Now please note that I concur with your analysis on the E&M Poynting vector time averaging to zero in the frustums.  For example when the Cannae pillbox cavity's input RF power feed is well Z-matched with a VSWR= ~1.00, the RF Poynting power flow into the cavity is always towards the large OD pancake section of the cavity.  If one envisions the quantum vacuum (Q-V) as a semi-virtual electrical plasma as Dr. White does, that would imply that the Poynting power flow vector would entrain the Q-V plasma and send it on its way toward the pillbox end of the cavity and then out of the cavity, the back-reaction on the cavity should be in the opposite direction towards the RF feed end of the Cannae test article, but the observed thrust vector is opposite to that surmise, i.e. toward the shorter RF sense antenna end of the cavity per the attached slide. 

Now Per the newly authored Q-V plasma simulation code that Dr. White just finished, the equal bidirectional Q-V plasma flow for the Cannae cavity comes from the high-Q pancake section with a Q of ~9,000 for the un-slotted version of the cavity.  However due to the high E-field region created n the throat of the RF feed, this cylindrically shaped high E-field volume acts as an obstruction to the Q-V plasma flow.  This E-field obstruction created in the PTFE cylinder then accelerates the Q-V plasma around it in a Bernoulli like effect that accelerates the Q-V plasma flow coming from the main pillbox cavity.  This unbalanced and accelerated Q-V plasma flow that goes away from the large pill box cavity in the direction of the RF input section is what generates the NET thrust in our model.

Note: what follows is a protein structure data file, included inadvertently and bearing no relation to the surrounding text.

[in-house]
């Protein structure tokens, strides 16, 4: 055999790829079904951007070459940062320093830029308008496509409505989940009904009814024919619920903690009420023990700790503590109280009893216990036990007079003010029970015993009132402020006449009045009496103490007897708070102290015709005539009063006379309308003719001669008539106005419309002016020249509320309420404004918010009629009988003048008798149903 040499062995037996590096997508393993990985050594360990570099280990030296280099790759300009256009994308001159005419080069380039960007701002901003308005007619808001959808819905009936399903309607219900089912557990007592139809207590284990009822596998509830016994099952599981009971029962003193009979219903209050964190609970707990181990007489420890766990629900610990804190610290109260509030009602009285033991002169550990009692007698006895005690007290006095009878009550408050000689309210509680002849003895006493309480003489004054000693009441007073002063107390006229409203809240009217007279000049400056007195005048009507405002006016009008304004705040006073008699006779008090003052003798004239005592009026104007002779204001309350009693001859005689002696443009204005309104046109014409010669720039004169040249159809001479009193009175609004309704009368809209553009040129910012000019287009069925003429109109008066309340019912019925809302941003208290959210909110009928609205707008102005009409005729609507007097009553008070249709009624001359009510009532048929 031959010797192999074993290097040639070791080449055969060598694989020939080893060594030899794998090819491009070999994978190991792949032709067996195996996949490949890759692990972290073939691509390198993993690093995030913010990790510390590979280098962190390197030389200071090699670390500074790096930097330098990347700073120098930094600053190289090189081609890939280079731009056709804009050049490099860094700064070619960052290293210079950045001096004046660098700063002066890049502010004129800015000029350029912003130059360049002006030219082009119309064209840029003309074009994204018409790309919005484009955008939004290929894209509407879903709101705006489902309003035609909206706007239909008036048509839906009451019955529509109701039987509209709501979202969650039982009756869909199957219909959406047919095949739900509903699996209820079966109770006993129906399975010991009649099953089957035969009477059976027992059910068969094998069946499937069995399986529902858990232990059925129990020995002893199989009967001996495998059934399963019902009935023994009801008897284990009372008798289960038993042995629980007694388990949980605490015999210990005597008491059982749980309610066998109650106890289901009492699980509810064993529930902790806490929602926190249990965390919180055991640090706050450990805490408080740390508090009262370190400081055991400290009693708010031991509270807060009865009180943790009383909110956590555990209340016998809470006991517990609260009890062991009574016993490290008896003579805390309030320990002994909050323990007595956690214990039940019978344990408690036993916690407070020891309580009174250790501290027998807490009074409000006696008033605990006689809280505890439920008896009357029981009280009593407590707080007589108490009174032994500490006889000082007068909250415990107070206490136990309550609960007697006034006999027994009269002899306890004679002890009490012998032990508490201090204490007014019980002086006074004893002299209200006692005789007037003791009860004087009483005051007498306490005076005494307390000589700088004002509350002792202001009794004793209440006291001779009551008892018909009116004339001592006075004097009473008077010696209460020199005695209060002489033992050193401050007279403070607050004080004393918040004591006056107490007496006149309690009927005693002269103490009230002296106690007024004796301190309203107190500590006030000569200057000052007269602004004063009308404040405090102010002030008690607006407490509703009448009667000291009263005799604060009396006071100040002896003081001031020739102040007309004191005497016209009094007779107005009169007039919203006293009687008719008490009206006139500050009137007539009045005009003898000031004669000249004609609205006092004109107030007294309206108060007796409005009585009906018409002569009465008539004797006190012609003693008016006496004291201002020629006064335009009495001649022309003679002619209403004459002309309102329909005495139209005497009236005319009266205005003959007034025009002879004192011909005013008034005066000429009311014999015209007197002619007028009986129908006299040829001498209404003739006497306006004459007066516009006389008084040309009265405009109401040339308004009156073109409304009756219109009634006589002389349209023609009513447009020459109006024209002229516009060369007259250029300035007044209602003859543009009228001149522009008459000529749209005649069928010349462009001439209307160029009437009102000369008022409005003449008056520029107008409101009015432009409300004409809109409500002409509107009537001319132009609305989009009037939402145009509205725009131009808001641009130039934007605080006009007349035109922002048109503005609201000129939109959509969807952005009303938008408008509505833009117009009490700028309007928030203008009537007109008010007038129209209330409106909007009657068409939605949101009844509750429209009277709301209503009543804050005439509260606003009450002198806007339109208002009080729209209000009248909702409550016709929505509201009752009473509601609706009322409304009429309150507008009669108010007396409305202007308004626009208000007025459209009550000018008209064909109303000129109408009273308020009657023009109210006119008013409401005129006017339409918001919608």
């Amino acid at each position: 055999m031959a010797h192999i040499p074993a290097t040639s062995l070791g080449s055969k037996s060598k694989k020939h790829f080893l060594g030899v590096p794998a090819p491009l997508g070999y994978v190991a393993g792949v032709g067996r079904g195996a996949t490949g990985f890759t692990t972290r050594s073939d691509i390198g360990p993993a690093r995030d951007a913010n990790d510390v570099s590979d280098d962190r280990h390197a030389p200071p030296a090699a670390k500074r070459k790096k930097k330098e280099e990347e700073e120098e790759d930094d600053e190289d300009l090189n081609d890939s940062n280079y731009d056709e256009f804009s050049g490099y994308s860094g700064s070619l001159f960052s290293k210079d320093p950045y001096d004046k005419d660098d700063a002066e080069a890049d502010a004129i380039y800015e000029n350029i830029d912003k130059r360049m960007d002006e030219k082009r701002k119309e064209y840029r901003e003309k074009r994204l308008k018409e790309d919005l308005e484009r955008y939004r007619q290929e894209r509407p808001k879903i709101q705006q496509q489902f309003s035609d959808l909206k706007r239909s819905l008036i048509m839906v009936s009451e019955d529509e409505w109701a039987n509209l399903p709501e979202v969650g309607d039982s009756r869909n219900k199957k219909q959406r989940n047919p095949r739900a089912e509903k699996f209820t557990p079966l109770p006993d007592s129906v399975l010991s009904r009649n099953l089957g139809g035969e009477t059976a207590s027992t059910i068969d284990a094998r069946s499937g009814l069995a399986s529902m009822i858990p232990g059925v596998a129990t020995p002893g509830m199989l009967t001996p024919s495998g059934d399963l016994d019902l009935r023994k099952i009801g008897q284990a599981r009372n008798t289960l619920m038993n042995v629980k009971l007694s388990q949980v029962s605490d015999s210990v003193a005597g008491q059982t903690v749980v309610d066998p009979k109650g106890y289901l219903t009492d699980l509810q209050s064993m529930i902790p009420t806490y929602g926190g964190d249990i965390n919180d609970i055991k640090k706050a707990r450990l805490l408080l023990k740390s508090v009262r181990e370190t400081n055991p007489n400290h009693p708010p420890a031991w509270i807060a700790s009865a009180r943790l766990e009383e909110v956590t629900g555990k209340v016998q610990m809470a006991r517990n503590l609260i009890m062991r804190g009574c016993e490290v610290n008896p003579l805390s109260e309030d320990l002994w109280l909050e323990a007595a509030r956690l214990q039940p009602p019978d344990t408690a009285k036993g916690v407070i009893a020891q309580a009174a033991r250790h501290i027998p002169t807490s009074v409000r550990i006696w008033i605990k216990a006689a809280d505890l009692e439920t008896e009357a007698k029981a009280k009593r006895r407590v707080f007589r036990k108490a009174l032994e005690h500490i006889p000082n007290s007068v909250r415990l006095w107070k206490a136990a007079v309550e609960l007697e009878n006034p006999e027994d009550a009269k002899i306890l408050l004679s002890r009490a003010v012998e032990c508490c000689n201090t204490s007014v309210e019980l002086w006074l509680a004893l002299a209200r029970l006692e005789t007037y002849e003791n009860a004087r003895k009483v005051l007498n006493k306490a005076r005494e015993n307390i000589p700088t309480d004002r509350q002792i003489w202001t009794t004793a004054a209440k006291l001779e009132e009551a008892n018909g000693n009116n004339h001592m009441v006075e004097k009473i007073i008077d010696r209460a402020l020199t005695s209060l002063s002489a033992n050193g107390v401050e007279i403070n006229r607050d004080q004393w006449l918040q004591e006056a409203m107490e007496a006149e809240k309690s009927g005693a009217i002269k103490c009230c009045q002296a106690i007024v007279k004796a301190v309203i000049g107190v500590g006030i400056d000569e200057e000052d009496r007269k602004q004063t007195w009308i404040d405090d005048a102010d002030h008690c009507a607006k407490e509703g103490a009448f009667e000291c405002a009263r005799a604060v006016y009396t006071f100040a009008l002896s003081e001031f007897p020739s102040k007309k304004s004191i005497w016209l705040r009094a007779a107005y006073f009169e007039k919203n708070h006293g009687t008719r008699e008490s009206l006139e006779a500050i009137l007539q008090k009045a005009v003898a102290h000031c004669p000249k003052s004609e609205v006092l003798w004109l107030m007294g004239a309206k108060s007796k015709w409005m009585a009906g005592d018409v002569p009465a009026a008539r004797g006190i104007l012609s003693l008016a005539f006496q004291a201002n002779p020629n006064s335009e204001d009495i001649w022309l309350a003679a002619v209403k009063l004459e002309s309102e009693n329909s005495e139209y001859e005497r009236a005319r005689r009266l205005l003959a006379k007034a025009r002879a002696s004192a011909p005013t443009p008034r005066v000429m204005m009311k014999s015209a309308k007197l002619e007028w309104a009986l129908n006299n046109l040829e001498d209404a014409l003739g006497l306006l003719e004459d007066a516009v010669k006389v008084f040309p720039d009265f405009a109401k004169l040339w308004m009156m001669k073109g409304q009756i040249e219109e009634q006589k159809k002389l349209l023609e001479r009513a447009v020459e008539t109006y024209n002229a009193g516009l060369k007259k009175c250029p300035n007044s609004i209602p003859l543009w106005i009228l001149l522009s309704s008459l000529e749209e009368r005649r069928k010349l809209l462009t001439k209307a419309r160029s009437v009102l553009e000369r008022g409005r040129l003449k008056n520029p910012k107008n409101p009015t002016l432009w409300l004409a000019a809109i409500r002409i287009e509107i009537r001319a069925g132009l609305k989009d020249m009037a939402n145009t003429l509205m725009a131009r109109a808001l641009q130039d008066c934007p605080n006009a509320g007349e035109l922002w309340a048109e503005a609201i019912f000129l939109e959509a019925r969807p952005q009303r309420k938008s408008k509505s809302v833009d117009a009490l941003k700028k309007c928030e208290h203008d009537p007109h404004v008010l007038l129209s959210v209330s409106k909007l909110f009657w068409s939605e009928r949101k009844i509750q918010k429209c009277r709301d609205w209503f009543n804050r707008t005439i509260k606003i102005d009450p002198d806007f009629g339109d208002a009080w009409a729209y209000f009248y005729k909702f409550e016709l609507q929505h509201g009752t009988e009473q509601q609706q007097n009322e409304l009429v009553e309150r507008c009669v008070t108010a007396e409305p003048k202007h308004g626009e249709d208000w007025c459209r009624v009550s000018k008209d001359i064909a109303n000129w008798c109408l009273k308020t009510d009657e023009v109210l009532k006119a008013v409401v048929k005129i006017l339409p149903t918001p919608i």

Next, using this new Q-V plasma simulation tool that utilizes the instantaneous E&M fields from COMSOL for one complete RF cycle in 5 degree increments as its input file, we are now seeing why we need the PTFE or HDPE dielectrics in the frustum while using near pure sine wave power levels below ~100W in the ~2.0 GHz frequency range to generate detectable thrust, and why Shawyer and the Chinese didn't while pumping 80W to 2,500W using magnetron RF sources.  We think the reasons are two fold.